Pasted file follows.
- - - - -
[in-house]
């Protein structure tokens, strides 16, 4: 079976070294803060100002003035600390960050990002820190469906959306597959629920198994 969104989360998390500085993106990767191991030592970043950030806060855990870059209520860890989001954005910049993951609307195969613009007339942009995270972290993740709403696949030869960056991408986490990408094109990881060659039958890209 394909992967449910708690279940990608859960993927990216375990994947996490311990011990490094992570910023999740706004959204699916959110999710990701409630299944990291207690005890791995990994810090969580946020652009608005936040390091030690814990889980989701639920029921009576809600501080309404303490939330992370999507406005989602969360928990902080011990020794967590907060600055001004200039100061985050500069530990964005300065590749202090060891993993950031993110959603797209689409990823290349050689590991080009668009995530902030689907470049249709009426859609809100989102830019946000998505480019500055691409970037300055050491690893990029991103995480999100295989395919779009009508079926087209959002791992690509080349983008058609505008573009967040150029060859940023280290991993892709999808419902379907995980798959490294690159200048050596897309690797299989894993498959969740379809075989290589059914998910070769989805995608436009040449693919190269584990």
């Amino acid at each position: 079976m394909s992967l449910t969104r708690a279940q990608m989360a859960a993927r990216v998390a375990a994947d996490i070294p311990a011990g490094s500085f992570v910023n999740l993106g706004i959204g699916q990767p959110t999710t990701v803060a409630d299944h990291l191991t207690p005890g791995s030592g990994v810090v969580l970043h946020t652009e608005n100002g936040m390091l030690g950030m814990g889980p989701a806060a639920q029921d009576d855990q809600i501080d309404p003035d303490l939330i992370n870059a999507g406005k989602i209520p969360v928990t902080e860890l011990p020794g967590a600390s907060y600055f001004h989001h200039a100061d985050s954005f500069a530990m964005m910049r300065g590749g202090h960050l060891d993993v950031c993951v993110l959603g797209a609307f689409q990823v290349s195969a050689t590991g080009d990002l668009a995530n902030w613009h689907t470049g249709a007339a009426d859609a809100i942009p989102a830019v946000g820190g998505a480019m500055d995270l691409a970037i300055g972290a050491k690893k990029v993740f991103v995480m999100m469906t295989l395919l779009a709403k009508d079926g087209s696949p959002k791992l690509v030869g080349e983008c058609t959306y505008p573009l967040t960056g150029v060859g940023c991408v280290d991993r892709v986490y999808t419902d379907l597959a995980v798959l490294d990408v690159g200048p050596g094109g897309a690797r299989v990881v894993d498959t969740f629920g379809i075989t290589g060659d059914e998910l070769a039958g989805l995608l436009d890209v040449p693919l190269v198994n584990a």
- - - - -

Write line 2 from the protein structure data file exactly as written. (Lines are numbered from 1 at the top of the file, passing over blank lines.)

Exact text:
């Protein structure tokens, strides 16, 4: 079976070294803060100002003035600390960050990002820190469906959306597959629920198994 969104989360998390500085993106990767191991030592970043950030806060855990870059209520860890989001954005910049993951609307195969613009007339942009995270972290993740709403696949030869960056991408986490990408094109990881060659039958890209 394909992967449910708690279940990608859960993927990216375990994947996490311990011990490094992570910023999740706004959204699916959110999710990701409630299944990291207690005890791995990994810090969580946020652009608005936040390091030690814990889980989701639920029921009576809600501080309404303490939330992370999507406005989602969360928990902080011990020794967590907060600055001004200039100061985050500069530990964005300065590749202090060891993993950031993110959603797209689409990823290349050689590991080009668009995530902030689907470049249709009426859609809100989102830019946000998505480019500055691409970037300055050491690893990029991103995480999100295989395919779009009508079926087209959002791992690509080349983008058609505008573009967040150029060859940023280290991993892709999808419902379907995980798959490294690159200048050596897309690797299989894993498959969740379809075989290589059914998910070769989805995608436009040449693919190269584990």